This aluminum-clad niobium-titanium superconductor is a critical component of one of Mu2e’s three magnets, the transport solenoid. As the name implies, the transport solenoid will help transport a beam of muons from its production source to the detector, where scientists will study the particle interactions.

    “This prototype conductor is an important part of our transport solenoid magnet program,” said Giorgio Ambrosio, who is in charge of the transport solenoid design and development. “We know that no superconducting magnet is better than its conductor.”

    Having met this milestone ahead of schedule, members of the Superconducting Materials and Magnet Systems departments will march ahead with the other three superconducting cable prototypes for Mu2e: one for the production solenoid and two for the detector solenoid. They plan to complete the cable prototyping stage in a few months’ time.

    See the full article here.

    Fermilab Campus

    Fermi National Accelerator Laboratory (Fermilab), located just outside Batavia, Illinois, near Chicago, is a US Department of Energy national laboratory specializing in high-energy particle physics.


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  • richardmitnick 6:52 am on January 11, 2013 Permalink | Reply
    Tags: , , Fermilab Mu2e, , , ,   

    From Symmetry: “Midwest muon experiments carry on East Coast legacy” 

    As researchers across the United States—and around the world—plan two new supersymmetry-hunting experiments to be located at Fermilab, symmetry writer Joseph Piergrossi sat down with collaborators from Boston University to learn more about the projects’ goals and history.

    jp
    Joseph Piergrossi, General Science Writer, Journalist and Educator

    January 10, 2013
    Joseph Piergrossi

    This spring, scientists at Fermi National Accelerator Laboratory [Fermilab] will break ground on the buildings for a Muon Campus. The two initial experiments proposed for the campus draw on three decades of technological advances to turn muons into supersensitive probes for physics beyond the Standard Model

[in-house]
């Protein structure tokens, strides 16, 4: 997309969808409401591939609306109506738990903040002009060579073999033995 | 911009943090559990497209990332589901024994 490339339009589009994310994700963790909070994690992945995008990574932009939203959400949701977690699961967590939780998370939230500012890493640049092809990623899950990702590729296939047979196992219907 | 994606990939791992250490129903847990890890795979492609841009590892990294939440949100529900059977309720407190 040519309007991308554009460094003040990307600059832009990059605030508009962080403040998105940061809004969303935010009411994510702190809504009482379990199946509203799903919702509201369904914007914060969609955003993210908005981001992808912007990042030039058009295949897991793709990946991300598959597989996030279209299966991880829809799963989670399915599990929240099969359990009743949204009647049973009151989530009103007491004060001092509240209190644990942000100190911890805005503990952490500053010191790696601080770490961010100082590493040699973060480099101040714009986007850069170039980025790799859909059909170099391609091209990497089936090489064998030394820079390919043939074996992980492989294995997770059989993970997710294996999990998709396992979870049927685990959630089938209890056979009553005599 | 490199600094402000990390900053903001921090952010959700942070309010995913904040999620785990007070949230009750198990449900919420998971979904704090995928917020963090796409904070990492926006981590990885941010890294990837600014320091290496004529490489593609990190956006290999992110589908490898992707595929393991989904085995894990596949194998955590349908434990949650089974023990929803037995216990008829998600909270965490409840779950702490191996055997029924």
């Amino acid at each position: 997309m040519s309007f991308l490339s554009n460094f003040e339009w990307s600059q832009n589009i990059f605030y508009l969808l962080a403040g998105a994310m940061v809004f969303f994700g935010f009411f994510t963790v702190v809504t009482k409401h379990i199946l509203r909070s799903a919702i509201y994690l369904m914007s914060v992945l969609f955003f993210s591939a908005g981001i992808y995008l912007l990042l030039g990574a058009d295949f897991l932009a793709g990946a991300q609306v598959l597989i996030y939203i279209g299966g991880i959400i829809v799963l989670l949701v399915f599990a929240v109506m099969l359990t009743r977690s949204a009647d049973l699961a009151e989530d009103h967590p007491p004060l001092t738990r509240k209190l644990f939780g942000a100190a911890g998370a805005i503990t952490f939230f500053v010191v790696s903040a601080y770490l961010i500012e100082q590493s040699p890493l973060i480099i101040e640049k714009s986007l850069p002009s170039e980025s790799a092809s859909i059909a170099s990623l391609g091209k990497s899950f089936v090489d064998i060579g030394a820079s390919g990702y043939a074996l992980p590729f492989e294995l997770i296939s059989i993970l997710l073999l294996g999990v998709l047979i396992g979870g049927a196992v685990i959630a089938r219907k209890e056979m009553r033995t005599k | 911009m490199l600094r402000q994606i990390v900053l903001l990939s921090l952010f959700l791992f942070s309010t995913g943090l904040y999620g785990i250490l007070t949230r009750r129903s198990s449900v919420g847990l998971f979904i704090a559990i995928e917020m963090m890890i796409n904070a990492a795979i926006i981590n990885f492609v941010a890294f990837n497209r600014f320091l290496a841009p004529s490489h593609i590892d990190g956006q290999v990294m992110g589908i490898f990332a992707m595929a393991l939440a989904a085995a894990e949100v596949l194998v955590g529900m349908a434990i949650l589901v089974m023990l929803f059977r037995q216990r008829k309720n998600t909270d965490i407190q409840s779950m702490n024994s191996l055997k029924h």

Standard Model
    Standard Model (w/Higgs)

    “With the Muon g-2 experiment, scientists aim to discover signs of subatomic particles and forces that have eluded detection by other experiments. It will be more sensitive to virtual or hidden particles and forces than any previous experiment of its kind. The Mu2e experiment will test a fundamental symmetry of the quantum world.

    Muon g-2 (pronounced g minus two), the first experiment to be installed in the new Muon Campus at Fermilab, has its roots in a muon experiment of the same name that ran from 1997 to 2001 at Brookhaven National Laboratory. ‘The muon is very sensitive to the hidden presence of new physics,’ says Lee Roberts, professor of physics at Boston University and co-spokesperson for the Muon g-2 experiment.

    The Brookhaven Muon g-2 experiment had its inception in 1982, when Yale physicist Vernon Hughes suggested an experiment to measure the magnetic dipole moment of the muon 20 times better than previous experiments run at CERN in the 1970s. He and Roberts were the co-spokespeople for the Brookhaven project and headed the design of the experiment, which eventually involved scientists from 14 institutions in five countries.

    Boston University has had a major stake in the Muon g-2 experiments at Brookhaven and now at Fermilab. In the early 1990s, the university provided the facilities to construct many important components of the muon ring. It was one of a half dozen institutions that ‘played a crucial role’ in the experiment, says Brookhaven’s Bill Morse, former resident spokesperson for the Muon g-2 project.

    m2bnl
    The Muon g-2 Experiment at BNL

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    The new campus at Fermilab

    See the full article here.

    Symmetry is a joint Fermilab/SLAC publication.


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  • richardmitnick 6:15 pm on September 19, 2012 Permalink | Reply
    Tags: , , Fermilab Mu2e,   

    From Fermilab: “Second muon experiment receives Mission Need approval from DOE”